Dear Friends in Christ,
If last week’s lessons flowed abundantly with water, this week’s shine with awakening light.
“Sleeper awake! Rise from the dead, and Christ will shine on you,” declares Paul, after encouraging us to recognize that after so much darkness the light of our Savior has come.
The significance of going from darkness to light during Lent is probably obvious. We are in a period that moves us closer and closer to the brutal death of Jesus on the cross, a subject that understandably feels dark. We move through Lent, though, always holding our knowledge of the light of the Resurrection. Paul’s admonition that we “Try to find out what is pleasing to God” and “expose works of darkness” is also very appropriate for this season. Right now is our time to see where we are prone to commit works of darkness and, through our disciplines and our prayers of confession, bring them to light before God, that the light may expel the darkness. When that happens we too are like one risen from the dead, for the darkness that previously held us loses its power.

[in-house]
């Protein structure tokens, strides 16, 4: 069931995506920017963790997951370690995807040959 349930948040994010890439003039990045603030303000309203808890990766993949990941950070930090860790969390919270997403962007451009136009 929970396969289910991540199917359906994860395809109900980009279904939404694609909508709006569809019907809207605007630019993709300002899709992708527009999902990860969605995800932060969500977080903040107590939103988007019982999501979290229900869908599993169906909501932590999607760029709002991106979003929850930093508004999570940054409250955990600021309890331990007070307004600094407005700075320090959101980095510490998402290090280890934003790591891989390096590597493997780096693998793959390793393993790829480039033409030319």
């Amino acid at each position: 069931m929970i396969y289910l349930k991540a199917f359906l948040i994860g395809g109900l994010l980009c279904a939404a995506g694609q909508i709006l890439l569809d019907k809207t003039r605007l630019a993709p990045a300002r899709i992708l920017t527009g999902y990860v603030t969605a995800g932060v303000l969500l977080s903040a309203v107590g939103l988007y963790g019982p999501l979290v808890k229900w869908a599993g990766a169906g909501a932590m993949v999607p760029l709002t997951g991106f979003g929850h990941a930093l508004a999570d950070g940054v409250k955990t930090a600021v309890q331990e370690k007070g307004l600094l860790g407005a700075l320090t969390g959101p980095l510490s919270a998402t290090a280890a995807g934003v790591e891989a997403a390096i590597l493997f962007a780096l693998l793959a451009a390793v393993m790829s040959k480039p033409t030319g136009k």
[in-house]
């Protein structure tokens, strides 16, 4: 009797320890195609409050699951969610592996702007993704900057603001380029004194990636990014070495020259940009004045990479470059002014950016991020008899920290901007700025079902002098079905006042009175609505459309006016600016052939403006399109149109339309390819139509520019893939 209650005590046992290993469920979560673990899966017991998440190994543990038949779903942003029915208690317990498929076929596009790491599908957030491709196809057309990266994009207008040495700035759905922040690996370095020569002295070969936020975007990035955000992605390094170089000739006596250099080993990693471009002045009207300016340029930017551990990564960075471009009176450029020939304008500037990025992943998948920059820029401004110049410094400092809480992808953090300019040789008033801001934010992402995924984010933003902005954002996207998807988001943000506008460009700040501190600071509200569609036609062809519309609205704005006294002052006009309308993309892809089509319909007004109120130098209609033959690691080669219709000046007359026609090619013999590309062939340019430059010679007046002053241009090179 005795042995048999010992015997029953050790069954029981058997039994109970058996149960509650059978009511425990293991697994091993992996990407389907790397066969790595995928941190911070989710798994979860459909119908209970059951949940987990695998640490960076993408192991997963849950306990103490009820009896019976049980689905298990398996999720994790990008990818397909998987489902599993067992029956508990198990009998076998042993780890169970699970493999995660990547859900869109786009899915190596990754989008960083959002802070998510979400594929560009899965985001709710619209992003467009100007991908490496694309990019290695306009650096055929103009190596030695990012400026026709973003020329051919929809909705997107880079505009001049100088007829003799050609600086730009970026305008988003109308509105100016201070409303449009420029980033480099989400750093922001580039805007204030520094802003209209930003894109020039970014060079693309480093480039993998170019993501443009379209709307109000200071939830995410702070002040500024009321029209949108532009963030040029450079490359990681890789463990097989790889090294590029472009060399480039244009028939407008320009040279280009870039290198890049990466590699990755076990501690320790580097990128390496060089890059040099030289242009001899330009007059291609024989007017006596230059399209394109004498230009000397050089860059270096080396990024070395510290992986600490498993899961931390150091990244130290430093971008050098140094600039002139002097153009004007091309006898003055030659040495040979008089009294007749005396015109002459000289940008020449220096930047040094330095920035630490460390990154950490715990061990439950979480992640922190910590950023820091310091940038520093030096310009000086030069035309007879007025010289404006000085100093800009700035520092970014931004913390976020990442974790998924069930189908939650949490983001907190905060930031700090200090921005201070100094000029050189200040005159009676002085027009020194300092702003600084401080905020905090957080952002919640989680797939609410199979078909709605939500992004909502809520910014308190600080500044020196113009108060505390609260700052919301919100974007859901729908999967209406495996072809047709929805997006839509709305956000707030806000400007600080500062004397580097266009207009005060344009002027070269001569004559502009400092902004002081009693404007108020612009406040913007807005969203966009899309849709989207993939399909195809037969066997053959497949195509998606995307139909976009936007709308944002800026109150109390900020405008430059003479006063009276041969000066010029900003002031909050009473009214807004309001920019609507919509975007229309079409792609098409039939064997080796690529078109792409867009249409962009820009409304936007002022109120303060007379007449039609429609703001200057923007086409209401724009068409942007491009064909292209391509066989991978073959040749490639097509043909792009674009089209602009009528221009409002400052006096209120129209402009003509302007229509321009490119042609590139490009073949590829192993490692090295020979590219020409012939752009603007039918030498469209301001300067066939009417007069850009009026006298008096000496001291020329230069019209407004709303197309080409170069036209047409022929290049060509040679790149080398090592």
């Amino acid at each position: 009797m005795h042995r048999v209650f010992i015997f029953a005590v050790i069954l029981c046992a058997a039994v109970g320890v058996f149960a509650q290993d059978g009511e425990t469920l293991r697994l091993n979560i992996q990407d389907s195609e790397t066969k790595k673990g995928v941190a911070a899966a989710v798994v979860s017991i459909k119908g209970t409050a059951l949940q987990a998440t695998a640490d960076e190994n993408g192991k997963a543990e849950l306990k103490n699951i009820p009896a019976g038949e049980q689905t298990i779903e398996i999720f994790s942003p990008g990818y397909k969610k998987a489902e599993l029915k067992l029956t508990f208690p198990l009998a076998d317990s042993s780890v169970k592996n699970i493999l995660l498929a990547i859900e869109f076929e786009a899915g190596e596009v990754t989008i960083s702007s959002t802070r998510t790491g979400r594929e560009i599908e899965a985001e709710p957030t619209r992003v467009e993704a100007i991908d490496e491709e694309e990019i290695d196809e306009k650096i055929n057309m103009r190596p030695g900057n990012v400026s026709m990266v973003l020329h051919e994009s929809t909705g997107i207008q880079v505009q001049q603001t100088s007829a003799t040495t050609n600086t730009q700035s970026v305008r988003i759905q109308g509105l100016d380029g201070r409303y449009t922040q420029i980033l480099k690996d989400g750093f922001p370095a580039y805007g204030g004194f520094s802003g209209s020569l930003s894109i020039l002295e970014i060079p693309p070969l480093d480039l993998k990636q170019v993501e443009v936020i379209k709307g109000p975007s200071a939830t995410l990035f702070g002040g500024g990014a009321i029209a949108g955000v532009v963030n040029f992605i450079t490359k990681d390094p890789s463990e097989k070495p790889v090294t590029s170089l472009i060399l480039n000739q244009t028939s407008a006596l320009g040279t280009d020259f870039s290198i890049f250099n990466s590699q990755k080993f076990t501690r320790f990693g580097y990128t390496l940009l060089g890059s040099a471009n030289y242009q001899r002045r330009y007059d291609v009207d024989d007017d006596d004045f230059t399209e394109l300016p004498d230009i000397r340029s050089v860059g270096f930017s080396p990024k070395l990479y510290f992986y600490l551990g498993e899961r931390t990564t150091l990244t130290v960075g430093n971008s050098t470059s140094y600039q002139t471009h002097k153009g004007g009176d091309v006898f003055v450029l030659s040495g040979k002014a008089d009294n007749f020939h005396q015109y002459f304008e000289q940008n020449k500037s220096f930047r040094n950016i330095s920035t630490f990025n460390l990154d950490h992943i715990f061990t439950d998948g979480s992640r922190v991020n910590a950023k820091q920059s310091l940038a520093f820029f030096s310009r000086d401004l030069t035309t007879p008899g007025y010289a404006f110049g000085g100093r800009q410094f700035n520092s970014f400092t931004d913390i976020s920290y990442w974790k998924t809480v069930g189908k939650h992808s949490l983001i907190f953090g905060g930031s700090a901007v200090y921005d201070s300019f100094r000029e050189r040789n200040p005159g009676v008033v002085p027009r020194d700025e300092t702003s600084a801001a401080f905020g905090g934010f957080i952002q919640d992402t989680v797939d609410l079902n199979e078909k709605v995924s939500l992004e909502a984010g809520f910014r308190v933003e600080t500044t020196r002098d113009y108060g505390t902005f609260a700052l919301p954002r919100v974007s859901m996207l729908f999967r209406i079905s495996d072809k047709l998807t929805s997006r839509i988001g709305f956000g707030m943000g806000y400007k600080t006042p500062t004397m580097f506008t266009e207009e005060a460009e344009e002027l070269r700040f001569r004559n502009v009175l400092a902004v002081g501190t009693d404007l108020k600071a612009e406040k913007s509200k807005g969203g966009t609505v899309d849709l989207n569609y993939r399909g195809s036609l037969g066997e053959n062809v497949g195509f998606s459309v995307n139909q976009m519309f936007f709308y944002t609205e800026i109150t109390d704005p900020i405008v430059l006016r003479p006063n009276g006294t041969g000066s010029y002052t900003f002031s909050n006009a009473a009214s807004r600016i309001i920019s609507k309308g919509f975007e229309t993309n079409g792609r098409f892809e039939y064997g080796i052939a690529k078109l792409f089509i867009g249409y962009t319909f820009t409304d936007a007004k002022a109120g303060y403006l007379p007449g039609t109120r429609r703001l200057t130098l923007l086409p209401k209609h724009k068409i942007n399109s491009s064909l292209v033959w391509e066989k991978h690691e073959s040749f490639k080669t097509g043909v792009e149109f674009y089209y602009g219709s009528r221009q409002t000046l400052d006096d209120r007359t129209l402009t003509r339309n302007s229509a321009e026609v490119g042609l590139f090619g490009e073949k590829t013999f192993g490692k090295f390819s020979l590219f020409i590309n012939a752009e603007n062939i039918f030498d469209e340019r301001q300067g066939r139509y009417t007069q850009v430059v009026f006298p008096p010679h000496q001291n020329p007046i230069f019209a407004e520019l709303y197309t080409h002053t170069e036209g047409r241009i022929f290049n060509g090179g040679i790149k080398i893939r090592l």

The theme of light and dark plays out elsewhere in the readings for Sunday as well. In 1 Samuel we’ll hear of the anointing of King David, an act done to end a dark period in Israel’s history, and in John’s Gospel we’ll read of the miraculous healing of a blind man—a story of one person literally be taken by Jesus from darkness to light.
There is one reading that at first doesn’t seem to fit. It’s that beloved 23rd Psalm. What’s the connection between the Light of Christ shining through the darkness of sin and the warm imagery of God as a shepherd? It is included because it offers an illustration of what we see when we are awakened from our sleep. When we allow our fears of the world and of our own lives to consume us we are consumed in darkness. When we come to know the light that Christ brings that darkness is expelled and our eyes are opened to see the God depicted by the Psalmist—one who carries us through the darkness to brighter places.
This Sunday’s Lessons: